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Yola Edwards

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Round and round you go

Yola Edwards

Successful cycle investing requires that you know where you are in the economic cycle and choose the sector that best fits the changing climate. The official U.S. recession bottomed in November 2001, but the stock market didn't bottom until March 2003. To ward off potential deflation and to try and re-ignite the U.S economy the U.S. Federal Reserve Board cut interest rates and by mid-2003 they were at a 40-year low with the prime rate at 4 per cent and the Fed Funds rate registering 1 per cent. The Fed kept rates low until mid-2004 when they started to raise rates to control the economic expansion, which subsequently followed. In January 2006 the Fed Funds rate was 4.25 per cent and the prime was 7.25. First quarter 2006 Gross Domestic Product (GDP) data revealed an annualized growth rate of 5.6 per cent. Fearing overheating, the Federal Reserve continued to tighten and on June 29 raised Fed Funds rate by 25 basis points to 5.25 per cent the and the US prime rate now stands at 8.25 per cent. Now however, there is some fear that we're facing a global slowdown. On July 28 the U.S. Commerce Department reported second quarter GDP growth slowed to a 2.5 per cent annual rate, which was slower than the 3.2 per cent consensus number expected, fueling speculation that the Federal Reserve Board may have tightened too much and that the June rate hike, may have been its last in the 2-year-year-old rate raising campaign.

So are we at the end of the cycle or just pausing? Is it too late to buy cyclical stocks or not? Again it's a matter of debate and that's what makes a market.

Identifying cyclical stocks is fairly easy as they tend to be the nuts-and-bolts companies of the economy such as heavy industry and durable goods, metals, automobile manufacturers, airlines, furniture, steel, paper, heavy machinery and also include luxury items such as sectors hotels and expensive restaurants. Cyclical stocks tend to be more volatile than growth stock as they are exceptionally sensitive to economic changes. During boom times these stocks will thrive, but during economic slowdowns they are prone to potentially drastic earnings losses, which in turn cause dramatic share price swings. Good growth stocks will continue to increase earnings even through recessionary times.

Cyclical stocks are the essence of the "buy-low, sell-high" mantra. You can make a lot of money if you invest at the bottom of the down cycle, just ahead of an upturn, but you'll find that it requires courage to do so as you'll be investing against popular opinion since you'll be buying these stocks when their business is at its worst, showing negative earnings in many cases, and selling the stocks when the business environment is good since cyclical stocks usually turn positive or negative months in advance of supportive economic or industry data. However, before buying a cyclical stock, look for the industry that looks ready for a bounce and select the strongest stock within it. Given that cyclical stock markets usually last from one to four years, timing plays an important role in investing in them. However, there is even timing among cyclical groups. Petrochemicals, cement, pulp and paper and other commodities are usually the first group to move. Then toward the end of the cycle you see movement in technology, and consumer groups such as clothing, airlines, and the automobile industry.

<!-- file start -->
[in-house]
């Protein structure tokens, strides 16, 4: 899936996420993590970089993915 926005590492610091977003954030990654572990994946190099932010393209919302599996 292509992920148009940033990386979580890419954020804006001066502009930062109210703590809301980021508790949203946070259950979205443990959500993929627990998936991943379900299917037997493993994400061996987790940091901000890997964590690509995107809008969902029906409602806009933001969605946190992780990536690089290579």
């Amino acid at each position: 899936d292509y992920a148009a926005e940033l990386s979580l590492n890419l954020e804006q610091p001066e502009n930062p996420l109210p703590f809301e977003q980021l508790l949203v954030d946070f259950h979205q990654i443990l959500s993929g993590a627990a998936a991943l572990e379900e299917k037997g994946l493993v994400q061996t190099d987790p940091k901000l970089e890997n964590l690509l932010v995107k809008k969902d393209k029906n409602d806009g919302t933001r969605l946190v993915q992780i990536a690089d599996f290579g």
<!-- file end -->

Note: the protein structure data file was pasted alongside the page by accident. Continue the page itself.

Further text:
One money manager, Fred Pynn of the Bissett Canadian Equity Fund believes the end of the commodity market's cycle is just about upon us and has sold off all of the funds mining stocks and is underweight in the energy sectors with a 22 per cent weighting.

However, Chief Investment officer for Empire life, Deborah Frame believe that there is "an insatiable demand for our energy" and her portfolio maintains a 30 per cent energy weighting.

Indeed technical charts reveal that we are undoubtedly in a mature commodity market as we are between 50 per cent and possibly two-thirds of the way through the current cycle. Although there is still the potential for added growth, investing in the commodity sector is not without its risks at this stage of the game.

The NASDAQ has rebounded from its 2002 lows of 1,109, but it's still trading 60 per cent below its March 2000 high of 5,132. Typically, cyclical technology stocks such as semiconductors advance when the economic recovery is certain and technical analysis suggests that this is just the time to get involved.

Of particular interest is Intel. Since the beginning 2006 the stock is down 32.4 per cent and its share price is back to levels last witnessed in 2003 and is trading below its 200-day moving average (MA). However, the stock has traced out a double bottom over the past month and the moving average convergence/divergence oscillator (MACD) has been diverging positively. The stock obviously has work ahead of itself but it appears ready to rally to first resistance at $19.37 (U.S.). A close above that should see the stock rally fairly quickly to the patterns technical measurement of about $21.90 over the next month. From there the stock will face stiff overhead resistance up to $25 due to the US$3 falling window gap which occurred in January. This just might be the turning point for the stock and from a risk reward point of view it appears to be favourable for risk tolerant investors.

Yola Edwards is a contributing writer and technical analyst for Bell Globemedia Interactive, providing options and technical analysis research on a variety of North American equities.

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